Subresource Integrity (SRI)
  • 24 Jan 2024
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Subresource Integrity (SRI)

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Article Summary

Subresource Integrity (SRI) is a standard web security feature that enables browsers to verify that a resource loaded from a CDN is not altered when it is delivered to the browser. It works by letting you provide a cryptographic hash that a fetched resource must match.

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To get the feature enabled for your account, contact

Enterprises using the JavaScript + Cloud model of deployment can opt into the latest security update of Subresource Integrity compatibility.

How does it work?

SRI guarantees the integrity of Whatfix Javascript by ensuring that any changes to end-user-impacting production libraries are validated by the end-user browsers.

Whatfix attaches a unique integrity attribute created using a SHA384 encryption standard to the Whatfix library file. For every change made to these libraries, a unique integrity attribute value, or a cryptographic hash, is automatically generated. Any changes to libraries that have an end-user impact, trigger a change in the cryptographic hash.

Once a Push to production is done, the hash value of the original production libraries is compared with the hash value of the libraries that end users' browsers have received. If there is a mismatch between these two values, the production libraries are not executed at an end-user level.

With this update, you can trust the integrity of the Whatfix libraries delivered from your CDN and protect end users from unintentional modifications to library files.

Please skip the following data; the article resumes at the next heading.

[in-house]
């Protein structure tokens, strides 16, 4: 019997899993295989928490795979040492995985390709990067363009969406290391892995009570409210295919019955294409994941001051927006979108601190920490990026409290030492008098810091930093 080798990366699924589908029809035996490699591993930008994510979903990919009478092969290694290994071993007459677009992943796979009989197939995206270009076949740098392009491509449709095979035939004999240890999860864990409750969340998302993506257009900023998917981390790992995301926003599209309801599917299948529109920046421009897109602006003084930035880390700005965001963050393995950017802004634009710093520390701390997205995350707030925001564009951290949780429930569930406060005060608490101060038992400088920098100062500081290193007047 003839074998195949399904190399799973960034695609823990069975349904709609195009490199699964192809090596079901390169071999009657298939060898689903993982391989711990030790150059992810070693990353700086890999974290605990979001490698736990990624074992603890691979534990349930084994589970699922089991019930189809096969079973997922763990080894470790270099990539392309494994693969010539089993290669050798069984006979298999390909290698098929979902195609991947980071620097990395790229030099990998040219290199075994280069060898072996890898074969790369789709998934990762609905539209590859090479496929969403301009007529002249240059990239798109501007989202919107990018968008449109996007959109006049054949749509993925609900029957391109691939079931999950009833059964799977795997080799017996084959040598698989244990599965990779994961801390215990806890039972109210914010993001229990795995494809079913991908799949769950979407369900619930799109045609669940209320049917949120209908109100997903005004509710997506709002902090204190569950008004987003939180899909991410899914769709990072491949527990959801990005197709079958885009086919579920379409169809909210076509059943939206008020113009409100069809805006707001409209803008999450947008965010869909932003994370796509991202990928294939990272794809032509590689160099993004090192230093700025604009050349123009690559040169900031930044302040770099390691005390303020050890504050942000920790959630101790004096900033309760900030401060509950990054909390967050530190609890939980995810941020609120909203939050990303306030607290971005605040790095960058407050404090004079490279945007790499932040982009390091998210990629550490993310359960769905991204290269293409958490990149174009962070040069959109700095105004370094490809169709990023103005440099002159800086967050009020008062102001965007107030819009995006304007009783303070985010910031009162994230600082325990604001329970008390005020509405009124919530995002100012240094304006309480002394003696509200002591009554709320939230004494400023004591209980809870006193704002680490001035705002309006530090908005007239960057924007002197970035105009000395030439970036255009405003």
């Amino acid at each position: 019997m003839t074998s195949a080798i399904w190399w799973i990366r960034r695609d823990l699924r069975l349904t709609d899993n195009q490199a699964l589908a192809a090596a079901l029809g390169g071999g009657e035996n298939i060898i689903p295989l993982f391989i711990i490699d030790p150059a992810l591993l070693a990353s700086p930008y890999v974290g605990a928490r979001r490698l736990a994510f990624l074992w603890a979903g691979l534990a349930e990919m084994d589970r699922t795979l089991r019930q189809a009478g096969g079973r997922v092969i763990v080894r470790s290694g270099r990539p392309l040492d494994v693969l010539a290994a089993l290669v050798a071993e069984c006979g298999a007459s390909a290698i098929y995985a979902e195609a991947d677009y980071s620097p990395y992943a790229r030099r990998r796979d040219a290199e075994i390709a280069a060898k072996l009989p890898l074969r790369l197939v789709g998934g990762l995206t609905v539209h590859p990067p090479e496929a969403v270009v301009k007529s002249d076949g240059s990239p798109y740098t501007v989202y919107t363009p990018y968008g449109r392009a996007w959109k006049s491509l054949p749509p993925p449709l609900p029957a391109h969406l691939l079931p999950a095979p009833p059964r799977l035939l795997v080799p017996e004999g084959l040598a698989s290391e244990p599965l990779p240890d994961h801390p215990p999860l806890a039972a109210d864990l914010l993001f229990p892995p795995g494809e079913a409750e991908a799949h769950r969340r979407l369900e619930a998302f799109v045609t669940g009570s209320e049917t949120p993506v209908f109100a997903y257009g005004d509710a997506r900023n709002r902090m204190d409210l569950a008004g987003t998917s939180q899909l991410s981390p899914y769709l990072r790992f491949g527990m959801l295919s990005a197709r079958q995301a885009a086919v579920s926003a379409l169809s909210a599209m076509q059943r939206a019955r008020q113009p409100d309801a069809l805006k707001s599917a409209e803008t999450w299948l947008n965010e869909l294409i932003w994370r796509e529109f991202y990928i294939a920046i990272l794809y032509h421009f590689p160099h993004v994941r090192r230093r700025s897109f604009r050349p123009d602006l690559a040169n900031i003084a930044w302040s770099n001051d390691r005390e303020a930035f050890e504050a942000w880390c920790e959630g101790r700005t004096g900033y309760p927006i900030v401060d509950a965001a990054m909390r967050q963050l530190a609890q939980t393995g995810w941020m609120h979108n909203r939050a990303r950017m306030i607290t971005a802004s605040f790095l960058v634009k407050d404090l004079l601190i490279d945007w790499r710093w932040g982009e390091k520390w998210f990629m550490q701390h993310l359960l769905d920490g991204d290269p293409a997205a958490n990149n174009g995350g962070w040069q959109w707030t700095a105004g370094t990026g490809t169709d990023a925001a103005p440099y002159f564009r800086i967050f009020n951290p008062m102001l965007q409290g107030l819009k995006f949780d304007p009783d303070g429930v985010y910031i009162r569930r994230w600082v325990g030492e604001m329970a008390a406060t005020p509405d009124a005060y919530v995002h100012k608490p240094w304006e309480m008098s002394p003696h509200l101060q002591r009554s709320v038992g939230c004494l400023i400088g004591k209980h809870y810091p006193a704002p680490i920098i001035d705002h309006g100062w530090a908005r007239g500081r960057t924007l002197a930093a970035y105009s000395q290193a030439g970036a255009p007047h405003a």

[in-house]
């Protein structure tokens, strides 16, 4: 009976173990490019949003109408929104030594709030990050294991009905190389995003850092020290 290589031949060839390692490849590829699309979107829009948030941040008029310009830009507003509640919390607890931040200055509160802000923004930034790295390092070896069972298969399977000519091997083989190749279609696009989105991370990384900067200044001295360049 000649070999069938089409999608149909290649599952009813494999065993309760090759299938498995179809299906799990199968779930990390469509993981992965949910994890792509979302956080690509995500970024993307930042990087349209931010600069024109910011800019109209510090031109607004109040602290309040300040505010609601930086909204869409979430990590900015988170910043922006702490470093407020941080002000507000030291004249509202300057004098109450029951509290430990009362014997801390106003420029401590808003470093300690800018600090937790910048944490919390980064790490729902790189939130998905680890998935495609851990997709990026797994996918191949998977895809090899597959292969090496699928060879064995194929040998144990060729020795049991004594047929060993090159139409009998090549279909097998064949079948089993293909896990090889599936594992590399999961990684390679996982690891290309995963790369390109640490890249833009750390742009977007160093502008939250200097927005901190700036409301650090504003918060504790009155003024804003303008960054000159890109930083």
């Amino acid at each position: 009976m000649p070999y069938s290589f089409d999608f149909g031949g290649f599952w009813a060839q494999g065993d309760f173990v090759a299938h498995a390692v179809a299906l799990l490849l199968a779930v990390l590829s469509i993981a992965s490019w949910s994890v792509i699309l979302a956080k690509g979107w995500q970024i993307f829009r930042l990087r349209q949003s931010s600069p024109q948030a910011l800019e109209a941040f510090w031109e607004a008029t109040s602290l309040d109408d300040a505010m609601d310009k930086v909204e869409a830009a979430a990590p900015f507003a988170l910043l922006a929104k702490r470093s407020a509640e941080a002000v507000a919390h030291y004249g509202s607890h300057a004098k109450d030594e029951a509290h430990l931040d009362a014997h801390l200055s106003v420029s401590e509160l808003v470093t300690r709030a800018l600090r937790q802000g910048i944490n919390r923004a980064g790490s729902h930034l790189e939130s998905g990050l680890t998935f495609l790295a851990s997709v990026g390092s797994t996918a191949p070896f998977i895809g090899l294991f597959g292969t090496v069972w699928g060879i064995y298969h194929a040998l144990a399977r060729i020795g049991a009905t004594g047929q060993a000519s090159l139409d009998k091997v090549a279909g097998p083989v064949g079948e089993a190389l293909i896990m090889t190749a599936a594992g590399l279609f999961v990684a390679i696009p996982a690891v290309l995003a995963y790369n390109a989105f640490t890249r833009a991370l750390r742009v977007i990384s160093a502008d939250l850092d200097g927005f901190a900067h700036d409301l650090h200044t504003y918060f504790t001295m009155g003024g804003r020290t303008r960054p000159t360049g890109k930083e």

Whatfix administrators can choose to accept or reject Whatfix library updates when pushing changes to production. Administrators can decide not to accept library updates and continue pushing new Whatfix content created on the dashboard to end users.

Update the application script

Every time a complete push to production is performed, the application script is changed on the Whatfix dashboard. Thus, after each complete push to production, the application script should be updated.

A complete Push to production (P2P) happens when content as well as configuration changes are published using the Whatfix dashboard. Only content updates do not constitute a complete P2P.

Following are some examples of when a complete P2P happens:

  • Changes in the Advanced Customization(AC) code (can be optionally excluded from SRI)
  • Release from Whatfix
  • Enabling or disabling features that are available for limited customers (Beta features)

For more information, see Use JavaScript code to show Whatfix content.


Publishing only content changes does not update the application script.

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